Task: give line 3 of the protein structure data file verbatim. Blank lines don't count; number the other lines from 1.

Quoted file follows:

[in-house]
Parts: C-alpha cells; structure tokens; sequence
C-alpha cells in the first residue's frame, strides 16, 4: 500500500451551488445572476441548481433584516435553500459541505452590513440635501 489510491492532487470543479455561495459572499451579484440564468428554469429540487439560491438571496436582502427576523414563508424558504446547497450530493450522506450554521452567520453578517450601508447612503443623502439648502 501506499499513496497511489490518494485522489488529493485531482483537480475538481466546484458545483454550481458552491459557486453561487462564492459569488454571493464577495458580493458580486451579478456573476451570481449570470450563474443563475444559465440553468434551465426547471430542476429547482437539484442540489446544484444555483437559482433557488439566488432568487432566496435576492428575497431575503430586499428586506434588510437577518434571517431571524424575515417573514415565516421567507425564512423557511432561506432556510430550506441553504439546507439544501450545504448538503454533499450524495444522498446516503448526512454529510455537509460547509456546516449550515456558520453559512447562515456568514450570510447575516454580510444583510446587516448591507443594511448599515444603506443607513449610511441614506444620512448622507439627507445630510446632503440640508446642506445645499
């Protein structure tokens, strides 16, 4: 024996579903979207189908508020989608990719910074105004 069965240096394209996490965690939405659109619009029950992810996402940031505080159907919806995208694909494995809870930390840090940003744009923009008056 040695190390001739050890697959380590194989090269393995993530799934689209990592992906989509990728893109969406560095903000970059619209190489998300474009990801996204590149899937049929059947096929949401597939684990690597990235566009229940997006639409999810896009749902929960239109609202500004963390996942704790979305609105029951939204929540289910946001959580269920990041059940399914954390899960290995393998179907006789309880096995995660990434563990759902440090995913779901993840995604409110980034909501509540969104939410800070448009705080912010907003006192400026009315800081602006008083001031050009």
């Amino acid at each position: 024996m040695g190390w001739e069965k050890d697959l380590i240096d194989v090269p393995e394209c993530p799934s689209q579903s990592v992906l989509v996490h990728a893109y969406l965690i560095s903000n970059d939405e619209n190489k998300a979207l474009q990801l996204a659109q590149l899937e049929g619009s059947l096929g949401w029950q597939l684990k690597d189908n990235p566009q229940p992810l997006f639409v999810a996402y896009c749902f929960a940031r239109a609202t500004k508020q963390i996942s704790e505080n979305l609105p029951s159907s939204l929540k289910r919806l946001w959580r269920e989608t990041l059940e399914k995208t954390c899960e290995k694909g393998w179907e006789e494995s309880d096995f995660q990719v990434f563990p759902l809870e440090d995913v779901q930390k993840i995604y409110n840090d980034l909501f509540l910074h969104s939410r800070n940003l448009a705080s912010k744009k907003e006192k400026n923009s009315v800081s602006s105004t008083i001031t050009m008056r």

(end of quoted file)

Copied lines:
C-alpha cells in the first residue's frame, strides 16, 4: 500500500451551488445572476441548481433584516435553500459541505452590513440635501 489510491492532487470543479455561495459572499451579484440564468428554469429540487439560491438571496436582502427576523414563508424558504446547497450530493450522506450554521452567520453578517450601508447612503443623502439648502 501506499499513496497511489490518494485522489488529493485531482483537480475538481466546484458545483454550481458552491459557486453561487462564492459569488454571493464577495458580493458580486451579478456573476451570481449570470450563474443563475444559465440553468434551465426547471430542476429547482437539484442540489446544484444555483437559482433557488439566488432568487432566496435576492428575497431575503430586499428586506434588510437577518434571517431571524424575515417573514415565516421567507425564512423557511432561506432556510430550506441553504439546507439544501450545504448538503454533499450524495444522498446516503448526512454529510455537509460547509456546516449550515456558520453559512447562515456568514450570510447575516454580510444583510446587516448591507443594511448599515444603506443607513449610511441614506444620512448622507439627507445630510446632503440640508446642506445645499